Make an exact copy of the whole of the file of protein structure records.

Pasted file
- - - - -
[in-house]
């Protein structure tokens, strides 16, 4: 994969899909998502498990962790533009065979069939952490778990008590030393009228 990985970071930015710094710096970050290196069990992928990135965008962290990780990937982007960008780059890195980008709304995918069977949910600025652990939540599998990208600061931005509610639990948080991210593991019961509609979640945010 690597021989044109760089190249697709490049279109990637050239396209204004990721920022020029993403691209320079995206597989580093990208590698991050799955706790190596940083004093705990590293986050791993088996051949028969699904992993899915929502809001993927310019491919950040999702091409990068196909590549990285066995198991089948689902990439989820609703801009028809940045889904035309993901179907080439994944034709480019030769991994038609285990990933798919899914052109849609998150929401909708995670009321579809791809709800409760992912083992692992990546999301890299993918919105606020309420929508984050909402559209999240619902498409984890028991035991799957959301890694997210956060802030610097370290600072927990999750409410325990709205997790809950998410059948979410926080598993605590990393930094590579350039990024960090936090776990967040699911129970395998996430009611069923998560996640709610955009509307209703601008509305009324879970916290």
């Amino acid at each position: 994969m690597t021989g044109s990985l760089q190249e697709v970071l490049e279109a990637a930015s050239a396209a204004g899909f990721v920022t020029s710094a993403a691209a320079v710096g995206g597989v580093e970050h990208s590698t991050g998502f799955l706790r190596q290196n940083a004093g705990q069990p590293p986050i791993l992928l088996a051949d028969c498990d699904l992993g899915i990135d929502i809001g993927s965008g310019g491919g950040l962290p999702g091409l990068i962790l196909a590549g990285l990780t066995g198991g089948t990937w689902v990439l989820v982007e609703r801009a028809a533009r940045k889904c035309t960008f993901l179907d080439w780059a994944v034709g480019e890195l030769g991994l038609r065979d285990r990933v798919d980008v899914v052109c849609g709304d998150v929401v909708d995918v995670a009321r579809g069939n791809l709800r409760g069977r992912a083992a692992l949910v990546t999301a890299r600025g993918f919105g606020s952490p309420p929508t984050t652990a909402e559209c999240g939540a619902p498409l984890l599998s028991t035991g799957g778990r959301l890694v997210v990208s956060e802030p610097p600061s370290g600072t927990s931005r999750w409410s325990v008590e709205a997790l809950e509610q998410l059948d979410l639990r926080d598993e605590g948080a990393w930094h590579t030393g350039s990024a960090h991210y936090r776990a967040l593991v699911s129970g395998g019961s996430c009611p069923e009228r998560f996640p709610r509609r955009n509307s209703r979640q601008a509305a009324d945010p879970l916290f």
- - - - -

[in-house]
């Protein structure tokens, strides 16, 4: 994969899909998502498990962790533009065979069939952490778990008590030393009228 990985970071930015710094710096970050290196069990992928990135965008962290990780990937982007960008780059890195980008709304995918069977949910600025652990939540599998990208600061931005509610639990948080991210593991019961509609979640945010 690597021989044109760089190249697709490049279109990637050239396209204004990721920022020029993403691209320079995206597989580093990208590698991050799955706790190596940083004093705990590293986050791993088996051949028969699904992993899915929502809001993927310019491919950040999702091409990068196909590549990285066995198991089948689902990439989820609703801009028809940045889904035309993901179907080439994944034709480019030769991994038609285990990933798919899914052109849609998150929401909708995670009321579809791809709800409760992912083992692992990546999301890299993918919105606020309420929508984050909402559209999240619902498409984890028991035991799957959301890694997210956060802030610097370290600072927990999750409410325990709205997790809950998410059948979410926080598993605590990393930094590579350039990024960090936090776990967040699911129970395998996430009611069923998560996640709610955009509307209703601008509305009324879970916290």
């Amino acid at each position: 994969m690597t021989g044109s990985l760089q190249e697709v970071l490049e279109a990637a930015s050239a396209a204004g899909f990721v920022t020029s710094a993403a691209a320079v710096g995206g597989v580093e970050h990208s590698t991050g998502f799955l706790r190596q290196n940083a004093g705990q069990p590293p986050i791993l992928l088996a051949d028969c498990d699904l992993g899915i990135d929502i809001g993927s965008g310019g491919g950040l962290p999702g091409l990068i962790l196909a590549g990285l990780t066995g198991g089948t990937w689902v990439l989820v982007e609703r801009a028809a533009r940045k889904c035309t960008f993901l179907d080439w780059a994944v034709g480019e890195l030769g991994l038609r065979d285990r990933v798919d980008v899914v052109c849609g709304d998150v929401v909708d995918v995670a009321r579809g069939n791809l709800r409760g069977r992912a083992a692992l949910v990546t999301a890299r600025g993918f919105g606020s952490p309420p929508t984050t652990a909402e559209c999240g939540a619902p498409l984890l599998s028991t035991g799957g778990r959301l890694v997210v990208s956060e802030p610097p600061s370290g600072t927990s931005r999750w409410s325990v008590e709205a997790l809950e509610q998410l059948d979410l639990r926080d598993e605590g948080a990393w930094h590579t030393g350039s990024a960090h991210y936090r776990a967040l593991v699911s129970g395998g019961s996430c009611p069923e009228r998560f996640p709610r509609r955009n509307s209703r979640q601008a509305a009324d945010p879970l916290f």